Sarah Kendzior's article recently published in Foreign Policy, "Stop Talking about Civil Society," is correct in calling on the international community to focus attention on the abuses of authoritarian governments. Yet Kendzior's piece falls short when it recommends discarding the concept of "civil society" as applied to these states. She makes the same mistake as USAID, the United Nations, and the OSCE when they changed their focus from "civil society" to "community," dismissing the concept of "civil society" as foreign and ill-fitted to the countries in question.
In attempting to define the "authenticity of civil society" and its "fit to the local environment," it is important to remember that external concepts such as "civil society" are not simply imposed by the international community or imported wholesale by West-leaning activists. They seep into society through cosmopolitan academics and activists, who bring a version of the concept into the public sphere, where it is not replicated just as it was received; rather, local actors alter it through interpretations or purposeful misinterpretations.
The term "civil society" has entered into the discourse of authoritarian states like Uzbekistan, Azerbaijan, and Russia -- as a term with its own histories, connected to, but also separated from, those of Western Europe and the United States. In these countries, examining civil society through the interplay between the concepts of the international development community and the authoritarian societies of Central Asia would serve us better than stating outright that the "Western" concept has no place. In fact, the concept does have a place, and ceases to be "Western" the moment it is uttered by local actors.
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The renaissance of the term "civil society" in the 1990s itself was greatly influenced by the nationalist movements in the Eastern Bloc and Soviet Republics during the late 80s and 90s. Western scholars and development professionals saw this uniting of individuals under nationalist banners as an organic manifestation of "civil society" in a totalitarian state. The backgrounds of those protesting in the Soviet Union suggests that they tended to come from the intelligentsia -- making it noteworthy when a worker, Neimat Panakhov, became a leading figure in the Azeri nationalist movement during the 1990 protest over the territory of Nagorno-Karabakh. Moreover, both Soviet and post-Soviet newspapers and literature described the leadership of the intelligentsia as continuing the social role of enlightener, leader, and source of social consciousness -- a role prescribed to them even prior to the founding of the Soviet Union.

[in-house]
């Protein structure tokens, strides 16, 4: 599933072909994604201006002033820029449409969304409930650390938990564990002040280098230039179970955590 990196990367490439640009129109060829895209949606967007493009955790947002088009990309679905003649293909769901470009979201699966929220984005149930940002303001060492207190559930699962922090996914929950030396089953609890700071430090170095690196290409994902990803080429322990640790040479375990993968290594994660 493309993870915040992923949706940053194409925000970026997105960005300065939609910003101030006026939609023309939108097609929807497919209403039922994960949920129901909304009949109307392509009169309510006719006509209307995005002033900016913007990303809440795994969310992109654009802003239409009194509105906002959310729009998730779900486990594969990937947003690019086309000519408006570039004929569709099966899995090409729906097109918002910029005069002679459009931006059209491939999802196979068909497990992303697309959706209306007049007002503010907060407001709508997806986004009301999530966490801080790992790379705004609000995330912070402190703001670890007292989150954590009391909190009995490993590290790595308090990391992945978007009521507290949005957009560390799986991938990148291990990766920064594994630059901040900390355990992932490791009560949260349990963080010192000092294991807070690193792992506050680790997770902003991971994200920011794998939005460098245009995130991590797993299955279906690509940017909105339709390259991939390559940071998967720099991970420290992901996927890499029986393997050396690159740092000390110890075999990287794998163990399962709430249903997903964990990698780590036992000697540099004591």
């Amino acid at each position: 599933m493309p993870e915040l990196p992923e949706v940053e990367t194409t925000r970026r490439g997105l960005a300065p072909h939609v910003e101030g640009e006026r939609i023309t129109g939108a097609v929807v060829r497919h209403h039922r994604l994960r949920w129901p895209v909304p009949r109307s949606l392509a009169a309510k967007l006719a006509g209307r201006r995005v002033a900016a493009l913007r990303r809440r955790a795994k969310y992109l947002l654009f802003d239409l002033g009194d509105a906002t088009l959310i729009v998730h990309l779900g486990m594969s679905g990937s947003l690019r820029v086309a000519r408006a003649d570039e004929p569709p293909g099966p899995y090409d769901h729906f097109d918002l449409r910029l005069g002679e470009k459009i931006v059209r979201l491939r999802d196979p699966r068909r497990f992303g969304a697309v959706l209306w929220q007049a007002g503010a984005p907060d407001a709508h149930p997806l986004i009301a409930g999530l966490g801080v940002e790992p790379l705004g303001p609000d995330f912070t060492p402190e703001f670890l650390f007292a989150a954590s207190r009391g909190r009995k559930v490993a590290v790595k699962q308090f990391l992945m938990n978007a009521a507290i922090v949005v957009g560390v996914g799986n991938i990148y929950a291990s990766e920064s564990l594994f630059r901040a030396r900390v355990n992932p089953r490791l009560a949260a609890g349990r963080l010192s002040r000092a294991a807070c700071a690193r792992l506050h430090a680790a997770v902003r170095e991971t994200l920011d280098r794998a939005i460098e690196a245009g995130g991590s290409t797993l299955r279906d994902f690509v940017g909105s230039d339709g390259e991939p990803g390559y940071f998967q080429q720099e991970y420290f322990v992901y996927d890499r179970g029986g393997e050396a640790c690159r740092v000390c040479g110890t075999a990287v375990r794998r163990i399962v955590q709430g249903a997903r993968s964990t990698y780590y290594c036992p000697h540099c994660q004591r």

So when we imagine the professional class (in this case, the intelligentsia) as using "civil society" -- whether via independent NGOs or so-called GONGOs ("government-organized non-governmental organizations) -- in truth the intelligentsia is continuing the role it played in the national movements, a fact that is clearly visible in NGO mission statements and grant and program applications in Eurasian countries. Thus, Kendzior's statement that "the term 'civil society' forces citizens to pick a side --'the government' or 'the people' -- in a system where to choose sides is personally harmful, difficult to practice, and tricky to conceptualize" neglects the descriptions the NGOs have for themselves. For the post-Soviet intelligentsia, "civil society" is not a choice between the government and the people, but rather a choice between government and opposition and for the protection of "the people" (an ill-defined group outside of which the members of the intelligentsia routinely locate themselves).
The intelligentsia and the nonprofit sector have had varied and complex relations with local governments in post-Soviet history, rather than the purely negative view Kendzior describes. During the 1990s and 2000s in many of the Central Asian countries, the repression of the nonprofit sector fluctuated and differed depending on the type of NGO (thus human rights and education NGOs, for example, received different treatment). The level of repression was influenced by a need for external aid in some cases, and a lack of power consolidation in others. Kygryzstan's authoritarian tendencies did not occur until the late 90s, once Askar Akayev had secured power.
Regarding Azerbaijan, in 2002 the United States lifted aid restrictions that were put in place through the 907 Amendment to the Freedom Support Act, thus slightly opening opportunities for civil society to flourish. But as oil money began pouring into Azerbaijan in the mid-2000s, and following the color revolutions in Georgia, Ukraine, and Kyrgyzstan -- which the Azerbaijani government associated with international foundations and nonprofit organizations -- the openings for civil society began to close.